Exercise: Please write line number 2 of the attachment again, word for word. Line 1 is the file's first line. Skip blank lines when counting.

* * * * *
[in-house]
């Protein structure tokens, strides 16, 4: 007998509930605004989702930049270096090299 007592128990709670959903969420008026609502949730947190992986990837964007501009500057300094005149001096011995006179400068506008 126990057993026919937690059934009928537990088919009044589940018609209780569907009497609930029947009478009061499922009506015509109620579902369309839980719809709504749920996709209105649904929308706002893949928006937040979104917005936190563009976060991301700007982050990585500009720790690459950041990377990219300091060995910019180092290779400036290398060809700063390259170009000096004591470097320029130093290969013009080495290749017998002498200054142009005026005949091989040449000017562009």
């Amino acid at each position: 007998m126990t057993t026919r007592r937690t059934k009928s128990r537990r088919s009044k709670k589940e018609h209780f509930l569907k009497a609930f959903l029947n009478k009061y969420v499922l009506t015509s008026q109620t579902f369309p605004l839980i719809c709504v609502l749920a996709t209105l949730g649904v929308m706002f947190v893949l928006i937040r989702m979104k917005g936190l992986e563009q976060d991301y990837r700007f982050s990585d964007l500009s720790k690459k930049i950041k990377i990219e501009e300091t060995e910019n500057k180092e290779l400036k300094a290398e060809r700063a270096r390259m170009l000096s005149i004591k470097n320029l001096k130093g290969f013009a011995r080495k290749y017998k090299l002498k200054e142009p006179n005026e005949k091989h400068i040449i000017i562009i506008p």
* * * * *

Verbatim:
């Protein structure tokens, strides 16, 4: 007998509930605004989702930049270096090299 007592128990709670959903969420008026609502949730947190992986990837964007501009500057300094005149001096011995006179400068506008 126990057993026919937690059934009928537990088919009044589940018609209780569907009497609930029947009478009061499922009506015509109620579902369309839980719809709504749920996709209105649904929308706002893949928006937040979104917005936190563009976060991301700007982050990585500009720790690459950041990377990219300091060995910019180092290779400036290398060809700063390259170009000096004591470097320029130093290969013009080495290749017998002498200054142009005026005949091989040449000017562009």